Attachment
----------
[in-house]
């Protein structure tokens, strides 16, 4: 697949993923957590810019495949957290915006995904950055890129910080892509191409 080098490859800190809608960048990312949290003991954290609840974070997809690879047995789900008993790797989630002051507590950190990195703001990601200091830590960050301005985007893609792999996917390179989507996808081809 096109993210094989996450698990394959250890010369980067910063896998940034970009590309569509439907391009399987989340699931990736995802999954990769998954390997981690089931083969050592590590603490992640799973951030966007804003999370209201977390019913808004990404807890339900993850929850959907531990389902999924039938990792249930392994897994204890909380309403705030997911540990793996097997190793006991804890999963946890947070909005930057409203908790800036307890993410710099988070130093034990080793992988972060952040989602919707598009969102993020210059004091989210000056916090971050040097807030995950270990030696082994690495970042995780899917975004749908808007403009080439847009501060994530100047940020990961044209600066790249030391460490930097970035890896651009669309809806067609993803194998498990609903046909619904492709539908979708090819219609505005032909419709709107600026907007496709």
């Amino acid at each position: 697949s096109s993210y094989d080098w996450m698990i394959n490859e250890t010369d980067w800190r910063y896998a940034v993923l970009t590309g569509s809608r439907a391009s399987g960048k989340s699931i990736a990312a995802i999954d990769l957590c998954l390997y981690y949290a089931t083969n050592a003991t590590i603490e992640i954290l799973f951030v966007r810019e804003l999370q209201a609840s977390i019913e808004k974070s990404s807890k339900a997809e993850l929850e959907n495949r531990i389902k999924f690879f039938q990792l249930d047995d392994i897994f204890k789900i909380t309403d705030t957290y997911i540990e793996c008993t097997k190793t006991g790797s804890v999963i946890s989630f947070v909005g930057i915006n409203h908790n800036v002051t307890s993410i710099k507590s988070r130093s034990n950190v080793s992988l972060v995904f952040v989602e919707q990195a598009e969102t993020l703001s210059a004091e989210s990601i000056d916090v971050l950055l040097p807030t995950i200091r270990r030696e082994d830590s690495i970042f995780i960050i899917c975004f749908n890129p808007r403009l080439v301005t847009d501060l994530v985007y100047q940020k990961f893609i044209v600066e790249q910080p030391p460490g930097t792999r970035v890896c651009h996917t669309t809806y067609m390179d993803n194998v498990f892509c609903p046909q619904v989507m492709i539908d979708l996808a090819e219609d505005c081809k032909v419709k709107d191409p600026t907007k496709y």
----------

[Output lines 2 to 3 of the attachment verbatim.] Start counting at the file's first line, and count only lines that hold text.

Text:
């Protein structure tokens, strides 16, 4: 697949993923957590810019495949957290915006995904950055890129910080892509191409 080098490859800190809608960048990312949290003991954290609840974070997809690879047995789900008993790797989630002051507590950190990195703001990601200091830590960050301005985007893609792999996917390179989507996808081809 096109993210094989996450698990394959250890010369980067910063896998940034970009590309569509439907391009399987989340699931990736995802999954990769998954390997981690089931083969050592590590603490992640799973951030966007804003999370209201977390019913808004990404807890339900993850929850959907531990389902999924039938990792249930392994897994204890909380309403705030997911540990793996097997190793006991804890999963946890947070909005930057409203908790800036307890993410710099988070130093034990080793992988972060952040989602919707598009969102993020210059004091989210000056916090971050040097807030995950270990030696082994690495970042995780899917975004749908808007403009080439847009501060994530100047940020990961044209600066790249030391460490930097970035890896651009669309809806067609993803194998498990609903046909619904492709539908979708090819219609505005032909419709709107600026907007496709």
């Amino acid at each position: 697949s096109s993210y094989d080098w996450m698990i394959n490859e250890t010369d980067w800190r910063y896998a940034v993923l970009t590309g569509s809608r439907a391009s399987g960048k989340s699931i990736a990312a995802i999954d990769l957590c998954l390997y981690y949290a089931t083969n050592a003991t590590i603490e992640i954290l799973f951030v966007r810019e804003l999370q209201a609840s977390i019913e808004k974070s990404s807890k339900a997809e993850l929850e959907n495949r531990i389902k999924f690879f039938q990792l249930d047995d392994i897994f204890k789900i909380t309403d705030t957290y997911i540990e793996c008993t097997k190793t006991g790797s804890v999963i946890s989630f947070v909005g930057i915006n409203h908790n800036v002051t307890s993410i710099k507590s988070r130093s034990n950190v080793s992988l972060v995904f952040v989602e919707q990195a598009e969102t993020l703001s210059a004091e989210s990601i000056d916090v971050l950055l040097p807030t995950i200091r270990r030696e082994d830590s690495i970042f995780i960050i899917c975004f749908n890129p808007r403009l080439v301005t847009d501060l994530v985007y100047q940020k990961f893609i044209v600066e790249q910080p030391p460490g930097t792999r970035v890896c651009h996917t669309t809806y067609m390179d993803n194998v498990f892509c609903p046909q619904v989507m492709i539908d979708l996808a090819e219609d505005c081809k032909v419709k709107d191409p600026t907007k496709y």